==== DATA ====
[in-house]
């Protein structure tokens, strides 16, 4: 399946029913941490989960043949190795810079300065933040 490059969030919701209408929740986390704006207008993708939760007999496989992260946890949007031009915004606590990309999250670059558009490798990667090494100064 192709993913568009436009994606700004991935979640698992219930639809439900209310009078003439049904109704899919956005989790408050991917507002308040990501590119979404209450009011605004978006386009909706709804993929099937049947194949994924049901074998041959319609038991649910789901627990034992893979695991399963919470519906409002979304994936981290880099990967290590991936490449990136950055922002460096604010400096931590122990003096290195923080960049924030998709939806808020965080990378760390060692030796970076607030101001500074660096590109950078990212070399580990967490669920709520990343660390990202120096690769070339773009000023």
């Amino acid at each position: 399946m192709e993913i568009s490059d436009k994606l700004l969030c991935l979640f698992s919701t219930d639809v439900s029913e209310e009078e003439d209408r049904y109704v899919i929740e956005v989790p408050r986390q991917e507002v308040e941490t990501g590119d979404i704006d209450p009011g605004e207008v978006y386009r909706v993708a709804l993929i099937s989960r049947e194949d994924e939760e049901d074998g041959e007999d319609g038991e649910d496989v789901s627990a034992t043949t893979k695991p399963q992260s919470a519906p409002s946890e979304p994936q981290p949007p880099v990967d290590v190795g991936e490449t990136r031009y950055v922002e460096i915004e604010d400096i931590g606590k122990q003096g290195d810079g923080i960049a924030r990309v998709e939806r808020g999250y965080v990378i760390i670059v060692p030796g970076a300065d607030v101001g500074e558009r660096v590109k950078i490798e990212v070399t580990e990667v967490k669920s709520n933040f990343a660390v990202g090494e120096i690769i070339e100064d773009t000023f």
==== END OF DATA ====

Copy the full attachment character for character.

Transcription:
[in-house]
């Protein structure tokens, strides 16, 4: 399946029913941490989960043949190795810079300065933040 490059969030919701209408929740986390704006207008993708939760007999496989992260946890949007031009915004606590990309999250670059558009490798990667090494100064 192709993913568009436009994606700004991935979640698992219930639809439900209310009078003439049904109704899919956005989790408050991917507002308040990501590119979404209450009011605004978006386009909706709804993929099937049947194949994924049901074998041959319609038991649910789901627990034992893979695991399963919470519906409002979304994936981290880099990967290590991936490449990136950055922002460096604010400096931590122990003096290195923080960049924030998709939806808020965080990378760390060692030796970076607030101001500074660096590109950078990212070399580990967490669920709520990343660390990202120096690769070339773009000023």
């Amino acid at each position: 399946m192709e993913i568009s490059d436009k994606l700004l969030c991935l979640f698992s919701t219930d639809v439900s029913e209310e009078e003439d209408r049904y109704v899919i929740e956005v989790p408050r986390q991917e507002v308040e941490t990501g590119d979404i704006d209450p009011g605004e207008v978006y386009r909706v993708a709804l993929i099937s989960r049947e194949d994924e939760e049901d074998g041959e007999d319609g038991e649910d496989v789901s627990a034992t043949t893979k695991p399963q992260s919470a519906p409002s946890e979304p994936q981290p949007p880099v990967d290590v190795g991936e490449t990136r031009y950055v922002e460096i915004e604010d400096i931590g606590k122990q003096g290195d810079g923080i960049a924030r990309v998709e939806r808020g999250y965080v990378i760390i670059v060692p030796g970076a300065d607030v101001g500074e558009r660096v590109k950078i490798e990212v070399t580990e990667v967490k669920s709520n933040f990343a660390v990202g090494e120096i690769i070339e100064d773009t000023f």